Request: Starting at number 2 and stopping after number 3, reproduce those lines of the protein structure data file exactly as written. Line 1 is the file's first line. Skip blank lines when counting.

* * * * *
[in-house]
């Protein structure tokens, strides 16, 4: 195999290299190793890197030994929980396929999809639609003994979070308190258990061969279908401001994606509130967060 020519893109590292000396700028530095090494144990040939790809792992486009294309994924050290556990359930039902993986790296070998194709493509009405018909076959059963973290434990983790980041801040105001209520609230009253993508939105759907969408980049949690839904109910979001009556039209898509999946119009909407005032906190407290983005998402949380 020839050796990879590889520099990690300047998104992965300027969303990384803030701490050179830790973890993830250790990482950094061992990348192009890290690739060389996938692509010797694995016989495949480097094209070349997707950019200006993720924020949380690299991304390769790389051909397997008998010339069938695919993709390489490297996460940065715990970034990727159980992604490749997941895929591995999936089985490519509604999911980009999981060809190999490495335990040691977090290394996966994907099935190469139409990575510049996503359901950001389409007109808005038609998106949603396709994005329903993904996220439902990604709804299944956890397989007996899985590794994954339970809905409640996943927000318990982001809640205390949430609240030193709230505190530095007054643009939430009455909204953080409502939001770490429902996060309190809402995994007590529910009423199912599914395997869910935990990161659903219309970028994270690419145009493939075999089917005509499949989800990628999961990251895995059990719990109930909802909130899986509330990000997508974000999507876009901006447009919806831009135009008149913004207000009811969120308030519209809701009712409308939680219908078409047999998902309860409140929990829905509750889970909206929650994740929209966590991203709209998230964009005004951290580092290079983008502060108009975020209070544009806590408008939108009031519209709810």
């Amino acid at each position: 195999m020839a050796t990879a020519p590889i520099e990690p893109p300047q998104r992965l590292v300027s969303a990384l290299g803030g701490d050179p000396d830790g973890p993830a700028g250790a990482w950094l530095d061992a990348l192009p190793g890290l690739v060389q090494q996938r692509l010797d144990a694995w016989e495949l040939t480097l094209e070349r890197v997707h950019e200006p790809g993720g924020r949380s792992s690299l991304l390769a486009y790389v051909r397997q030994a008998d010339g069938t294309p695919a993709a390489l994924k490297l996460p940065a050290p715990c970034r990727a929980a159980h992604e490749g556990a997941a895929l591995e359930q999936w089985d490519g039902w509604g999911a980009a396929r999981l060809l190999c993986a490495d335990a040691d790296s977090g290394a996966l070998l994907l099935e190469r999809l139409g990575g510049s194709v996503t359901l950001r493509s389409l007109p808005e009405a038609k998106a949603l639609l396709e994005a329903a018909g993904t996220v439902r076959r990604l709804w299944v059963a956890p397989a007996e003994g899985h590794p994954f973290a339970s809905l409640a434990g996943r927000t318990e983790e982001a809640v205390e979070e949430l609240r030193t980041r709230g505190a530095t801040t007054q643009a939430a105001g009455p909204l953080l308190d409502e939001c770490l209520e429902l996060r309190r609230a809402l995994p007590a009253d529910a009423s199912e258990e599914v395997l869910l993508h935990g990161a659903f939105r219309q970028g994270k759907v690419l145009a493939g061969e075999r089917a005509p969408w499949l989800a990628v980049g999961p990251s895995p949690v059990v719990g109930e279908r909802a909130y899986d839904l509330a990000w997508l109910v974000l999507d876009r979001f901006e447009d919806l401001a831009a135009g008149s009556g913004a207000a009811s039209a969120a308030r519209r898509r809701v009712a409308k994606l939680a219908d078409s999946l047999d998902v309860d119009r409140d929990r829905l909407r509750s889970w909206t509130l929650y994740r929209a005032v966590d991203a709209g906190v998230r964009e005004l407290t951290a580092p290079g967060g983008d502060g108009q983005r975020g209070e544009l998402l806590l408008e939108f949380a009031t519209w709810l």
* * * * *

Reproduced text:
């Protein structure tokens, strides 16, 4: 195999290299190793890197030994929980396929999809639609003994979070308190258990061969279908401001994606509130967060 020519893109590292000396700028530095090494144990040939790809792992486009294309994924050290556990359930039902993986790296070998194709493509009405018909076959059963973290434990983790980041801040105001209520609230009253993508939105759907969408980049949690839904109910979001009556039209898509999946119009909407005032906190407290983005998402949380 020839050796990879590889520099990690300047998104992965300027969303990384803030701490050179830790973890993830250790990482950094061992990348192009890290690739060389996938692509010797694995016989495949480097094209070349997707950019200006993720924020949380690299991304390769790389051909397997008998010339069938695919993709390489490297996460940065715990970034990727159980992604490749997941895929591995999936089985490519509604999911980009999981060809190999490495335990040691977090290394996966994907099935190469139409990575510049996503359901950001389409007109808005038609998106949603396709994005329903993904996220439902990604709804299944956890397989007996899985590794994954339970809905409640996943927000318990982001809640205390949430609240030193709230505190530095007054643009939430009455909204953080409502939001770490429902996060309190809402995994007590529910009423199912599914395997869910935990990161659903219309970028994270690419145009493939075999089917005509499949989800990628999961990251895995059990719990109930909802909130899986509330990000997508974000999507876009901006447009919806831009135009008149913004207000009811969120308030519209809701009712409308939680219908078409047999998902309860409140929990829905509750889970909206929650994740929209966590991203709209998230964009005004951290580092290079983008502060108009975020209070544009806590408008939108009031519209709810």
């Amino acid at each position: 195999m020839a050796t990879a020519p590889i520099e990690p893109p300047q998104r992965l590292v300027s969303a990384l290299g803030g701490d050179p000396d830790g973890p993830a700028g250790a990482w950094l530095d061992a990348l192009p190793g890290l690739v060389q090494q996938r692509l010797d144990a694995w016989e495949l040939t480097l094209e070349r890197v997707h950019e200006p790809g993720g924020r949380s792992s690299l991304l390769a486009y790389v051909r397997q030994a008998d010339g069938t294309p695919a993709a390489l994924k490297l996460p940065a050290p715990c970034r990727a929980a159980h992604e490749g556990a997941a895929l591995e359930q999936w089985d490519g039902w509604g999911a980009a396929r999981l060809l190999c993986a490495d335990a040691d790296s977090g290394a996966l070998l994907l099935e190469r999809l139409g990575g510049s194709v996503t359901l950001r493509s389409l007109p808005e009405a038609k998106a949603l639609l396709e994005a329903a018909g993904t996220v439902r076959r990604l709804w299944v059963a956890p397989a007996e003994g899985h590794p994954f973290a339970s809905l409640a434990g996943r927000t318990e983790e982001a809640v205390e979070e949430l609240r030193t980041r709230g505190a530095t801040t007054q643009a939430a105001g009455p909204l953080l308190d409502e939001c770490l209520e429902l996060r309190r609230a809402l995994p007590a009253d529910a009423s199912e258990e599914v395997l869910l993508h935990g990161a659903f939105r219309q970028g994270k759907v690419l145009a493939g061969e075999r089917a005509p969408w499949l989800a990628v980049g999961p990251s895995p949690v059990v719990g109930e279908r909802a909130y899986d839904l509330a990000w997508l109910v974000l999507d876009r979001f901006e447009d919806l401001a831009a135009g008149s009556g913004a207000a009811s039209a969120a308030r519209r898509r809701v009712a409308k994606l939680a219908d078409s999946l047999d998902v309860d119009r409140d929990r829905l909407r509750s889970w909206t509130l929650y994740r929209a005032v966590d991203a709209g906190v998230r964009e005004l407290t951290a580092p290079g967060g983008d502060g108009q983005r975020g209070e544009l998402l806590l408008e939108f949380a009031t519209w709810l």